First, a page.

There are also an Economic and Social Committee and a Committee of the Regions. The latter refers to the division of the EU into 111 « Regions » each of which is represented in the EU Parliament. The plan is to make these regions responsible directly to Brussels thus dismantling the national sovereignty of each existing state. I find it hard to believe that our secessionist friends have such a thing in mind either. 
Totalitarian integration of various countries 
          What is happening in Europe today is little short of the totalitarian integration of various countries into one superstate. The President of the above Commission, one Signor Romano Prodi, an Italian politician whose political past is alleged by some to be somewhat shady, has made a number of statements of late which show the direction in which he intends to move the European Union. His latest manifesto was issued earlier this year under the guise of a « five year plan ». 
          The twelve-page document was described as a « communication from the Commission to the European Parliament, the Council, The Economic and Social Committee and the Committee of the Regions ». It is roughly the equivalent of our Speech from the Throne which sets out government policy. The difference being that Mr Prodi has no intention of allowing something as inefficient and traditional as an elected government to implement his programme. He is no doubt pleased that there is no « Loyal opposition », no disruptive and argumentative backbenchers and certainly no second chamber containing difficult Senators able to derail his plans. No sober second thought is envisaged.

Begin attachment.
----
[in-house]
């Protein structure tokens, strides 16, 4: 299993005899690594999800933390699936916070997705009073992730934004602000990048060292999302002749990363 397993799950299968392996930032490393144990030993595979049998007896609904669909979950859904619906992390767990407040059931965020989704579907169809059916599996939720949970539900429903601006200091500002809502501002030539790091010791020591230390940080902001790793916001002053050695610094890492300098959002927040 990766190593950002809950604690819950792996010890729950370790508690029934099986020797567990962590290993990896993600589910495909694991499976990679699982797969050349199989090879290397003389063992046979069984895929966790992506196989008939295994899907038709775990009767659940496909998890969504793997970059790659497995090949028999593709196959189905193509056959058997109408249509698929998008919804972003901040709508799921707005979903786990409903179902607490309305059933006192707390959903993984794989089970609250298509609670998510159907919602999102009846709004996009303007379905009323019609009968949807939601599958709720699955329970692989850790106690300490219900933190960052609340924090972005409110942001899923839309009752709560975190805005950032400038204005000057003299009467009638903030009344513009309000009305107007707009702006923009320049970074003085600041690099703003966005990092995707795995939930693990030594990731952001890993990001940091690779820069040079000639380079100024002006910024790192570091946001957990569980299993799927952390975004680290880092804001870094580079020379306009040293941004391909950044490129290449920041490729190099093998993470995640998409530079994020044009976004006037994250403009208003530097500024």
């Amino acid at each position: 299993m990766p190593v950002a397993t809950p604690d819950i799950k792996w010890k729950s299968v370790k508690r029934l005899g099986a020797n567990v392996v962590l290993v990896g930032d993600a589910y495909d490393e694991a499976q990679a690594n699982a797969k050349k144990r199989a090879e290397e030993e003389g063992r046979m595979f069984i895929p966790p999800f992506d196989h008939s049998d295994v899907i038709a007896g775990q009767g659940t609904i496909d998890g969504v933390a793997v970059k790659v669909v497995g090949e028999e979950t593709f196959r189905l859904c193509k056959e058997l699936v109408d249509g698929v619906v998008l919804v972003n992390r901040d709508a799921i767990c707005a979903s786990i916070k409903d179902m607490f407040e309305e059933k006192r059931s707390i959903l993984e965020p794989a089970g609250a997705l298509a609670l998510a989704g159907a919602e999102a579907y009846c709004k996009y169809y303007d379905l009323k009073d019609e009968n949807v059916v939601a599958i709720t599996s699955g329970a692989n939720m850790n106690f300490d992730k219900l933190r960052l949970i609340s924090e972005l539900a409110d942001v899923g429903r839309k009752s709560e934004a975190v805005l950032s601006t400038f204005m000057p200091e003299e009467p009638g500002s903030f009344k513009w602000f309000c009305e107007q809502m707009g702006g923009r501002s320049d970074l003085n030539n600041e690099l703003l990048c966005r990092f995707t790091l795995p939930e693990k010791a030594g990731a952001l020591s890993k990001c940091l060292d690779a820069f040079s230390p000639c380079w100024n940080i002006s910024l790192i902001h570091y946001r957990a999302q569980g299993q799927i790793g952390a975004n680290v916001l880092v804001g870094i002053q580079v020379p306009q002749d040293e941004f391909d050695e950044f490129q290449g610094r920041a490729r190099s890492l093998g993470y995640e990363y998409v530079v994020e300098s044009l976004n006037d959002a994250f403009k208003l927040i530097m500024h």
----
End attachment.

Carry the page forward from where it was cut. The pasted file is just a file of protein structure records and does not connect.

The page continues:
Mr Prodi seems to be aiming for what he describes as « a new kind of governance to manage the global economy and environment » claiming that this will show that the « Europe we want is the Europe which can show genuine leadership on the world stage ». While nowhere in the document can be found a clear statement to this effect, it is quite obvious that what he has in mind is to make the European Union a candidate for joint superpower status with the United States. Perhaps as a step on the way to creating a World Government. Mr. Prodi believes that the European growth performance compares favourably with that of the USA over the long term, although he does admit that recent US growth and employment rates have outstripped those of the EU. 
     « One can just imagine the screams of outrage and Mr Bouchard's claims of humiliation if a Quebecker from Lac St-Jean were to be arrested in the middle of the night by the RCMP without any charge, transported to Alberta and held there for a few months before being tried. »